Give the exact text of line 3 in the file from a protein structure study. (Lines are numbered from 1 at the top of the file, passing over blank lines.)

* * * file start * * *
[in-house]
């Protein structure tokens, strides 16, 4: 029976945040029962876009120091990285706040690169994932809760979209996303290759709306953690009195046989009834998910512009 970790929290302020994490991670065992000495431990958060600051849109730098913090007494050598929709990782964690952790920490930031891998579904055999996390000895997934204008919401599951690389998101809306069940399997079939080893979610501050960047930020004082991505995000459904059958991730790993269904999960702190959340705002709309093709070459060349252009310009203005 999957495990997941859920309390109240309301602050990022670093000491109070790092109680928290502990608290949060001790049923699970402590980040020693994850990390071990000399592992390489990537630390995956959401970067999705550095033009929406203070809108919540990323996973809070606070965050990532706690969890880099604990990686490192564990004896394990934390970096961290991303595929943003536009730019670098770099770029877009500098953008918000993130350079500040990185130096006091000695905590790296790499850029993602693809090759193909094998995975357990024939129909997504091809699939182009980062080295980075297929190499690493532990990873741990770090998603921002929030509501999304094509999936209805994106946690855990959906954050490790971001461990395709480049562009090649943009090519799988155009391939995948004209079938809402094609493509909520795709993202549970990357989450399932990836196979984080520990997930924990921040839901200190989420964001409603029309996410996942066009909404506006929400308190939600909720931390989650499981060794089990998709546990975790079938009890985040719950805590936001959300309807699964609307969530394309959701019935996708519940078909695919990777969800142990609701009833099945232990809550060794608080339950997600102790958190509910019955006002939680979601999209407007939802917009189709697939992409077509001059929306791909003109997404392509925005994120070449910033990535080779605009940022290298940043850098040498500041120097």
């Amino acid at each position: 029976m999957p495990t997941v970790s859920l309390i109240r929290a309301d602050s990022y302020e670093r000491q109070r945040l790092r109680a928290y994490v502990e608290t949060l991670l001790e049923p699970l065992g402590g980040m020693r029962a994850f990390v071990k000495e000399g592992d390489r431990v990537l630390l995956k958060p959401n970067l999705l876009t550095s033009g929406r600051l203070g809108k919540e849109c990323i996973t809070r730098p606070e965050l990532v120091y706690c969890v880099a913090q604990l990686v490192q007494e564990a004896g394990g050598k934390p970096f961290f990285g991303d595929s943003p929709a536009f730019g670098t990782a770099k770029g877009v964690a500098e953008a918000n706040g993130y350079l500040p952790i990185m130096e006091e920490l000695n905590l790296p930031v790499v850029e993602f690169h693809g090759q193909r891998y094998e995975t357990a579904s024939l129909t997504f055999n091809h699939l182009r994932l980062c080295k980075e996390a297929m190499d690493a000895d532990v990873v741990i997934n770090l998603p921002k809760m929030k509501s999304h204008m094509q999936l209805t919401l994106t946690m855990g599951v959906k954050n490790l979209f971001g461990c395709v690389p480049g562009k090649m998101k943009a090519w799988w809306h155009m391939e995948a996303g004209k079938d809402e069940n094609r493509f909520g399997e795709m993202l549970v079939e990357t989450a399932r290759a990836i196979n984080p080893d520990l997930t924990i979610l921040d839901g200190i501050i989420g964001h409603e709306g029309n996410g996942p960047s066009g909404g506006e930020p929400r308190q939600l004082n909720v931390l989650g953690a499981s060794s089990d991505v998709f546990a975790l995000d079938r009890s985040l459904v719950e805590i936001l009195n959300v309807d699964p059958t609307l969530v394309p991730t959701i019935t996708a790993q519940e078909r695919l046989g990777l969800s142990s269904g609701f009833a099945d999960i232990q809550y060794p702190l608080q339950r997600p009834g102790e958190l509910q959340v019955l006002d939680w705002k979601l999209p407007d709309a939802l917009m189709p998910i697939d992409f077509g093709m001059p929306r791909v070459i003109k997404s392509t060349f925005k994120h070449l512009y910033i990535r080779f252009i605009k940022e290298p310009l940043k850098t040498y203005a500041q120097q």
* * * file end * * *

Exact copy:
């Amino acid at each position: 029976m999957p495990t997941v970790s859920l309390i109240r929290a309301d602050s990022y302020e670093r000491q109070r945040l790092r109680a928290y994490v502990e608290t949060l991670l001790e049923p699970l065992g402590g980040m020693r029962a994850f990390v071990k000495e000399g592992d390489r431990v990537l630390l995956k958060p959401n970067l999705l876009t550095s033009g929406r600051l203070g809108k919540e849109c990323i996973t809070r730098p606070e965050l990532v120091y706690c969890v880099a913090q604990l990686v490192q007494e564990a004896g394990g050598k934390p970096f961290f990285g991303d595929s943003p929709a536009f730019g670098t990782a770099k770029g877009v964690a500098e953008a918000n706040g993130y350079l500040p952790i990185m130096e006091e920490l000695n905590l790296p930031v790499v850029e993602f690169h693809g090759q193909r891998y094998e995975t357990a579904s024939l129909t997504f055999n091809h699939l182009r994932l980062c080295k980075e996390a297929m190499d690493a000895d532990v990873v741990i997934n770090l998603p921002k809760m929030k509501s999304h204008m094509q999936l209805t919401l994106t946690m855990g599951v959906k954050n490790l979209f971001g461990c395709v690389p480049g562009k090649m998101k943009a090519w799988w809306h155009m391939e995948a996303g004209k079938d809402e069940n094609r493509f909520g399997e795709m993202l549970v079939e990357t989450a399932r290759a990836i196979n984080p080893d520990l997930t924990i979610l921040d839901g200190i501050i989420g964001h409603e709306g029309n996410g996942p960047s066009g909404g506006e930020p929400r308190q939600l004082n909720v931390l989650g953690a499981s060794s089990d991505v998709f546990a975790l995000d079938r009890s985040l459904v719950e805590i936001l009195n959300v309807d699964p059958t609307l969530v394309p991730t959701i019935t996708a790993q519940e078909r695919l046989g990777l969800s142990s269904g609701f009833a099945d999960i232990q809550y060794p702190l608080q339950r997600p009834g102790e958190l509910q959340v019955l006002d939680w705002k979601l999209p407007d709309a939802l917009m189709p998910i697939d992409f077509g093709m001059p929306r791909v070459i003109k997404s392509t060349f925005k994120h070449l512009y910033i990535r080779f252009i605009k940022e290298p310009l940043k850098t040498y203005a500041q120097q």